The preparation of this work was suggested to the author by the difficulty he experienced in obtaining an accurate knowledge of the movements of political parties and their leaders in the Empire State. "After living a dozen years in New York," wrote Oliver Wolcott, who had been one of Washington's Cabinet, and was afterwards governor of Connecticut, "I don't pretend to comprehend their politics. It is a labyrinth of wheels within wheels, and it is understood only by the managers." Wolcott referred to the early decades of the last century, when Clintonian and Bucktail, gradually absorbing the Federalists, severed the old Republican party into warring factions. In later years, Daniel S. Dickinson spoke of "the tangled web of New York politics"; and Horace Greeley complained of "the zigzag, wavering lines and uncouth political designations which puzzled and wearied readers" from 1840 to 1860, when Democrats divided into Conservatives and Radicals, Hunkers and Barnburners, and Hards and Softs; and when Whigs were known as Conscience and Cotton, and Woollies and Silver Grays. More recently James Parton, in his Life of Andrew Jackson, speaks of "that most unfathomable of subjects, the politics of the State of New York."
There is no attempt in this history to catalogue the prominent public men of New York State. Such a list would itself fill a volume. It has only been possible, in the limited space given to over a century, to linger here and there in the company of the famous figures who rose conspicuously above their fellow men and asserted themselves masterfully in influencing public thought and action. Indeed, the history of a State or nation is largely the history of a few leading men, and it is of such men only, with some of their more prominent contemporaries, that the author has attempted to write.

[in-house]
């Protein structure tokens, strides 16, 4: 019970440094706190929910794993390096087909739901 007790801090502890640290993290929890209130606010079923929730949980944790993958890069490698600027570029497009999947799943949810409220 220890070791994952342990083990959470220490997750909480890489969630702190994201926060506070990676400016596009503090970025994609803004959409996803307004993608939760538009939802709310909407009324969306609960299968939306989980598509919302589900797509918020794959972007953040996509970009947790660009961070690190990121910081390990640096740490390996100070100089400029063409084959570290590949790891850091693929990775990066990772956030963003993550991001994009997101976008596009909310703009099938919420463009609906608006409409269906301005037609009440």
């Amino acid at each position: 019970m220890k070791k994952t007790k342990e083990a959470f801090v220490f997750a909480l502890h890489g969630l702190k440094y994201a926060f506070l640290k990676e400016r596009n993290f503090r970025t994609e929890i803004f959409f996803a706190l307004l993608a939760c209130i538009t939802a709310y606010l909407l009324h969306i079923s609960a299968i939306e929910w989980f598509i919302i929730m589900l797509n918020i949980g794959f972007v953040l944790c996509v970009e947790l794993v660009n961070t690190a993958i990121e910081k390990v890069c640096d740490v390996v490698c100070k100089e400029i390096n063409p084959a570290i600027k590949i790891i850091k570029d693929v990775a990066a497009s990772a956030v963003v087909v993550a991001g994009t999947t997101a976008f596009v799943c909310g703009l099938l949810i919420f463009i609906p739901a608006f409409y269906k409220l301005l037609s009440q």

It would be hard to find in any Commonwealth of the Union a more interesting or picturesque leadership than is presented in the political history of the Empire State. Rarely more than two controlling spirits appear at a time, and as these pass into apogee younger men of approved capacity are ready to take their places. None had a meteoric rise, but in his day each became an absolute party boss; for the Constitution of 1777, by creating the Council of Appointment, opened wide the door to bossism. The abolition of the Council in 1821 doubtless made individual control more difficult, but the system left its methods so deeply impressed upon party management that what before was done under the sanction of law, ever after continued under the cover of custom.
After the Revolution, George Clinton and Alexander Hamilton led the opposing political forces, and while Aaron Burr was forging to the front, the great genius of DeWitt Clinton, the nephew of George Clinton, began asserting itself. The defeat of Burr for governor, and the death of Hamilton would have left DeWitt Clinton in complete control, had he found a strong man for governor whom he could use. In 1812 Martin Van Buren discovered superiority as a manager, and for nearly two decades, until the death of the distinguished canal builder, his great ability was taxed to its uttermost in the memorable contests between Bucktails and Clintonians....